Paying Attention

The other night I had some down time.  I was plugged-in: I channel-flipped between the Tigers-Yankees playoff game and the presidential debate, texted with my son about politics and sports, played Words with Friends with my daughter, fiddled with my Kindle, and intermittently chatted with my wife about this and that.

Some call this multitasking, but it’s not.  You can pay attention to only one thing at a time: Justin Verlander’s pitch selection or my wife’s question, what the candidates are saying about tax policy or a text message.  You can’t really do two things at once, much less three or four, but you can rapidly shift your attention from one thing to another in minutes or seconds, and that’s what I did the other night.  It was a mixed bag.  I was in touch with many things (including my kids), but it wasn’t deep. I didn’t really grasp any of it.

I read somewhere recently (on the web, probably) that the most important cognitive skill in the years to come will be the ability to focus.  Technology vastly increases available information (i.e., potential distractions) and gives us habits of rapid attention-shifting.  The rarer skill is the ability to pay concentrated attention to a task for extended periods of time.  That has an Ignatian resonance.  The examen, discernment, imaginative prayer–all of it requires paying close attention.

The morning after the presidential debate and the playoff game I had a bad time with distraction while I was trying to pray.  I’ve always battled distractions, but they seem to be getting worse.  Or has my ability to focus grown weaker?  Most likely both.  It’s a problem I need to pay attention to.


Image by WideWellWoman under a Creative Commons license.


Previous articleWhat's So Funny about Faith?
Next articleA Big Weekend for Saints
Jim Manney
Jim Manney is the author of highly praised popular books on Ignatian spirituality, including A Simple, Life-Changing Prayer (about the Daily Examen) and God Finds Us (about the Spiritual Exercises). He is the compiler/editor of An Ignatian Book of Days. His latest book is What Matters Most and Why. He and his wife live in Ann Arbor, Michigan.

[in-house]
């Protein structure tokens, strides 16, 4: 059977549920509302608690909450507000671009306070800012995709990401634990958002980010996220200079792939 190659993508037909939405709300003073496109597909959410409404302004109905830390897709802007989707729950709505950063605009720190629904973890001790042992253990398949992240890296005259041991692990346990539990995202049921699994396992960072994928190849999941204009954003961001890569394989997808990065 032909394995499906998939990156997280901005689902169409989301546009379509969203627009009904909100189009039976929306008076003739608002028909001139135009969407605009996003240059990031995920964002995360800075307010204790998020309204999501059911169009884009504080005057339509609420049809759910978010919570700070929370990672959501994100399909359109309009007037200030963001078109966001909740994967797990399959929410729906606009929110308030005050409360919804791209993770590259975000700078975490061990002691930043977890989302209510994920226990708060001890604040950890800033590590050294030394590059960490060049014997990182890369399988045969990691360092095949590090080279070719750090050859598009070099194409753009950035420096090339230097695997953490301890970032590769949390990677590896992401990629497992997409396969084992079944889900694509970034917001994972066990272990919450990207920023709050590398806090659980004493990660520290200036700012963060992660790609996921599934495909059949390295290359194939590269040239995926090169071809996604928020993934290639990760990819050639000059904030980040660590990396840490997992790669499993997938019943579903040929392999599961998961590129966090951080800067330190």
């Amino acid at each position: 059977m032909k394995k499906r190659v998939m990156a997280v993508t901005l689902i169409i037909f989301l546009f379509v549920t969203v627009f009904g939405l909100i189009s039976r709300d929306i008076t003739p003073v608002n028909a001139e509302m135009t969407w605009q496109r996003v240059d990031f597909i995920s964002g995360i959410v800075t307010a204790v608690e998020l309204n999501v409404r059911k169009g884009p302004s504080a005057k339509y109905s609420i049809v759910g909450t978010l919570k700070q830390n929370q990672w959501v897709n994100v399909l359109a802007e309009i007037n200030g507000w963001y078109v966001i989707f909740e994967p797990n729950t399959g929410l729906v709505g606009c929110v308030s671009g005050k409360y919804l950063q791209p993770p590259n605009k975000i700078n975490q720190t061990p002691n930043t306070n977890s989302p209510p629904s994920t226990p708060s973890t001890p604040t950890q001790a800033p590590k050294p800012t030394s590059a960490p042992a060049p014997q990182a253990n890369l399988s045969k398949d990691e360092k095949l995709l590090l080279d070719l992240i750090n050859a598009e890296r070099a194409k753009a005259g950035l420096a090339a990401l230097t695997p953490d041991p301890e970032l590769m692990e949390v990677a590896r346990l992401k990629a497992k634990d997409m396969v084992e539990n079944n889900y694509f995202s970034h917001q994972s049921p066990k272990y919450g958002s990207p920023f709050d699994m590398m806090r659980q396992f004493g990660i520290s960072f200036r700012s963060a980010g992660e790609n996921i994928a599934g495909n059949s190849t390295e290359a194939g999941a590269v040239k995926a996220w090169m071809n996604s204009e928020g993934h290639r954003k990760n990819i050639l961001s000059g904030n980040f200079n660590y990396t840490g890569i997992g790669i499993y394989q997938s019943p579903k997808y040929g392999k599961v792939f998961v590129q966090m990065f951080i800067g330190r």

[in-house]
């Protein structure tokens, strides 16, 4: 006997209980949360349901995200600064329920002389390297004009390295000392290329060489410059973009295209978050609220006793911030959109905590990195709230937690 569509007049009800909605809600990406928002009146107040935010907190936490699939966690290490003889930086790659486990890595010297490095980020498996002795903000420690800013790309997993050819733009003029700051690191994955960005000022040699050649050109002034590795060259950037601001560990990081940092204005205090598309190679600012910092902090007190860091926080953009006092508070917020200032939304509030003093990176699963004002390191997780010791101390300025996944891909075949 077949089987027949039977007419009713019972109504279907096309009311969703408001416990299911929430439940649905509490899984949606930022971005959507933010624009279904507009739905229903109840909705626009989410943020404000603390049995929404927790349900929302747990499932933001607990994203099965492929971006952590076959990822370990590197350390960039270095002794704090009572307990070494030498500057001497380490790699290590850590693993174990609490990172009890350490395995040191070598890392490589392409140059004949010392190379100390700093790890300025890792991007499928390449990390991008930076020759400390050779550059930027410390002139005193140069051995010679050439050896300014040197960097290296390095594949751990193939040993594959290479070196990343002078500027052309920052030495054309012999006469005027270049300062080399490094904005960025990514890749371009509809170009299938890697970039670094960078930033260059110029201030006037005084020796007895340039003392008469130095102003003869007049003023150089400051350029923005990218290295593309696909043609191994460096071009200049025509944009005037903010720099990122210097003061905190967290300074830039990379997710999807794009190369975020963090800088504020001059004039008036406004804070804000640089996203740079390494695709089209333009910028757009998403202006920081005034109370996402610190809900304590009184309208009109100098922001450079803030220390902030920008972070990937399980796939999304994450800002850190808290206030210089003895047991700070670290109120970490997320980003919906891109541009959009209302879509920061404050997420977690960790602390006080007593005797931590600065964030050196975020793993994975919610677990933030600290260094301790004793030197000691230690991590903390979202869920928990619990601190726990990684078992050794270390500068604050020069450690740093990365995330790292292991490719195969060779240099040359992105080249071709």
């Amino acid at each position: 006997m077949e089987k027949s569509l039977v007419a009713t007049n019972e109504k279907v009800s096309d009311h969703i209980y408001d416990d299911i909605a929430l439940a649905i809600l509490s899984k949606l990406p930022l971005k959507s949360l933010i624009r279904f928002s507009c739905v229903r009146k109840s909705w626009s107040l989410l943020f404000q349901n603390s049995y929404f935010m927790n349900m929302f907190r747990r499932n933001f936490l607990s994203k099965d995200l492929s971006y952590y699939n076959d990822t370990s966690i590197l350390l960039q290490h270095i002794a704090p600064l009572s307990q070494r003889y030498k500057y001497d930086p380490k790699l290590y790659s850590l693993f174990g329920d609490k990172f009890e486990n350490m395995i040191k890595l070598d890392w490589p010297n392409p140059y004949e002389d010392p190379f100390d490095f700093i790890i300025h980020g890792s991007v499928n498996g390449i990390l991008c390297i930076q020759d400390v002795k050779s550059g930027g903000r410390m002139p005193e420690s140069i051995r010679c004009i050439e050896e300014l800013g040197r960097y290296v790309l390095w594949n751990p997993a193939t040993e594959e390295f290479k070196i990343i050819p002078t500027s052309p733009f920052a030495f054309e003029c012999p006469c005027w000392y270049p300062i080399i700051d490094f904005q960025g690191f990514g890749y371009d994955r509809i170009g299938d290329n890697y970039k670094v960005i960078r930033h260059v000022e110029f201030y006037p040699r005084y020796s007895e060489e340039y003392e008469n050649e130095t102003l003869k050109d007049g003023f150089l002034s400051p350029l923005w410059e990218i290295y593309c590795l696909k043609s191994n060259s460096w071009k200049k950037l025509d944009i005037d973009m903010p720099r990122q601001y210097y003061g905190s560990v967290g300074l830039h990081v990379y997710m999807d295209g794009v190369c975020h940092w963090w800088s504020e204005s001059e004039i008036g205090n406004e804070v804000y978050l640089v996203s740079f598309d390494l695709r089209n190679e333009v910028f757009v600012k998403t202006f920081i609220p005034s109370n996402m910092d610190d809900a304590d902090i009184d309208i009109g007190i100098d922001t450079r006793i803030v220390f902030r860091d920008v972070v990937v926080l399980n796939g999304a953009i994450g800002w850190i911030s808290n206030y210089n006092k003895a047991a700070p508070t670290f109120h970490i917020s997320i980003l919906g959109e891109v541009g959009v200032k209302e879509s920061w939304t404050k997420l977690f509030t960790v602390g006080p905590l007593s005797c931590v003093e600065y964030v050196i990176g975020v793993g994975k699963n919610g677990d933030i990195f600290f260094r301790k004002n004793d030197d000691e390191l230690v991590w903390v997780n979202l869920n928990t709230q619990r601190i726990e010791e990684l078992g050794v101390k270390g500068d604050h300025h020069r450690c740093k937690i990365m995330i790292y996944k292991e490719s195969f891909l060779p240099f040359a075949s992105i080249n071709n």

1. Interesting thoughts but I’ve found that, in the end, multi-thinking really just tires us out rather than making us more effective. Now that I am semi retired I find that the one-task principle is far better than the multi-one! BUT there’s another point I wish to raise…. that of distractions during prayer. I get a lot of them too but have somehow come to terms with them by (sometimes) calling a truce. I am presently doing the Exercises of St Ignatius (19th annot) and often find distractions unhelpful and generally making me unproductive. So now I take them into my prayer too in the possibility that Jesus might be trying to tell me something through the distraction. The other week I was reflecting on the wedding of Cana but earlier in the day I had tried putting a smile on a friend’s facebook wall by linking her to the happy song “Always look on the bright side of life” because she sounded really down. I ended up humming the song all day and couldn’t get rid of it during prayer. So it came into my reflection…. and lo and behold I got this strong feeling that Jesus enjoyed music and fun times as much as we do…. especially the happy and boisterous Jewish weddings! So always look on the bright side of life…. that’s where we’ll probably find another side of Jesus! :o)

  2. Mindfulness, focus . . . believe it or not, my goal today was to focus. Very distracted of late for many, many reasons. oddly enough, when my mind is racing, I am more likely to reach for my phone, go to my computer or thumb through my DVR selections. Maybe the electronics keep us from focusing on what we really need to do and maybe we choose to use them as mindless distraction.
    Well, the focus goal at least reminded me that I need to focus, so that’s something. Be here now?